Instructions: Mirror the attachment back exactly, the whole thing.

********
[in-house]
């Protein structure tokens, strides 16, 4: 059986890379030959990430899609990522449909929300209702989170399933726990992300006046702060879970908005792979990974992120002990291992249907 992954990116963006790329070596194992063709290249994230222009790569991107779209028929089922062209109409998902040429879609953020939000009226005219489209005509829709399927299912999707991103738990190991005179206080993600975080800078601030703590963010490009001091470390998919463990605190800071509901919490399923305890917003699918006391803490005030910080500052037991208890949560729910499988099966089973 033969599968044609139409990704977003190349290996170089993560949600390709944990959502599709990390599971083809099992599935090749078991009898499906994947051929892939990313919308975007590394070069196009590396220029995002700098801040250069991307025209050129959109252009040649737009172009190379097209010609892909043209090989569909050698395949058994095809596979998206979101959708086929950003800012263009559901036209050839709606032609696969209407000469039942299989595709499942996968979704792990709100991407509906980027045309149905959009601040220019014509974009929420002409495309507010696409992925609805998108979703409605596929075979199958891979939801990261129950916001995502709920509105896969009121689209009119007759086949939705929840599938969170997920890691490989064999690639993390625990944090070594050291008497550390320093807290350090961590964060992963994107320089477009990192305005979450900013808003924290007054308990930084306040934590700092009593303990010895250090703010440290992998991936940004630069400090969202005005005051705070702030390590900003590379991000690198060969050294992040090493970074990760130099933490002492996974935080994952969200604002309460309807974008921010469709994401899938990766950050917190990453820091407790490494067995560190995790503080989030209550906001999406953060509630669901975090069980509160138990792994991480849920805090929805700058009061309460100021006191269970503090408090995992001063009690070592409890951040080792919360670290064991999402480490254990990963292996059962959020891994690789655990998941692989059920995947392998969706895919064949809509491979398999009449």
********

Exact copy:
[in-house]
């Protein structure tokens, strides 16, 4: 059986890379030959990430899609990522449909929300209702989170399933726990992300006046702060879970908005792979990974992120002990291992249907 992954990116963006790329070596194992063709290249994230222009790569991107779209028929089922062209109409998902040429879609953020939000009226005219489209005509829709399927299912999707991103738990190991005179206080993600975080800078601030703590963010490009001091470390998919463990605190800071509901919490399923305890917003699918006391803490005030910080500052037991208890949560729910499988099966089973 033969599968044609139409990704977003190349290996170089993560949600390709944990959502599709990390599971083809099992599935090749078991009898499906994947051929892939990313919308975007590394070069196009590396220029995002700098801040250069991307025209050129959109252009040649737009172009190379097209010609892909043209090989569909050698395949058994095809596979998206979101959708086929950003800012263009559901036209050839709606032609696969209407000469039942299989595709499942996968979704792990709100991407509906980027045309149905959009601040220019014509974009929420002409495309507010696409992925609805998108979703409605596929075979199958891979939801990261129950916001995502709920509105896969009121689209009119007759086949939705929840599938969170997920890691490989064999690639993390625990944090070594050291008497550390320093807290350090961590964060992963994107320089477009990192305005979450900013808003924290007054308990930084306040934590700092009593303990010895250090703010440290992998991936940004630069400090969202005005005051705070702030390590900003590379991000690198060969050294992040090493970074990760130099933490002492996974935080994952969200604002309460309807974008921010469709994401899938990766950050917190990453820091407790490494067995560190995790503080989030209550906001999406953060509630669901975090069980509160138990792994991480849920805090929805700058009061309460100021006191269970503090408090995992001063009690070592409890951040080792919360670290064991999402480490254990990963292996059962959020891994690789655990998941692989059920995947392998969706895919064949809509491979398999009449």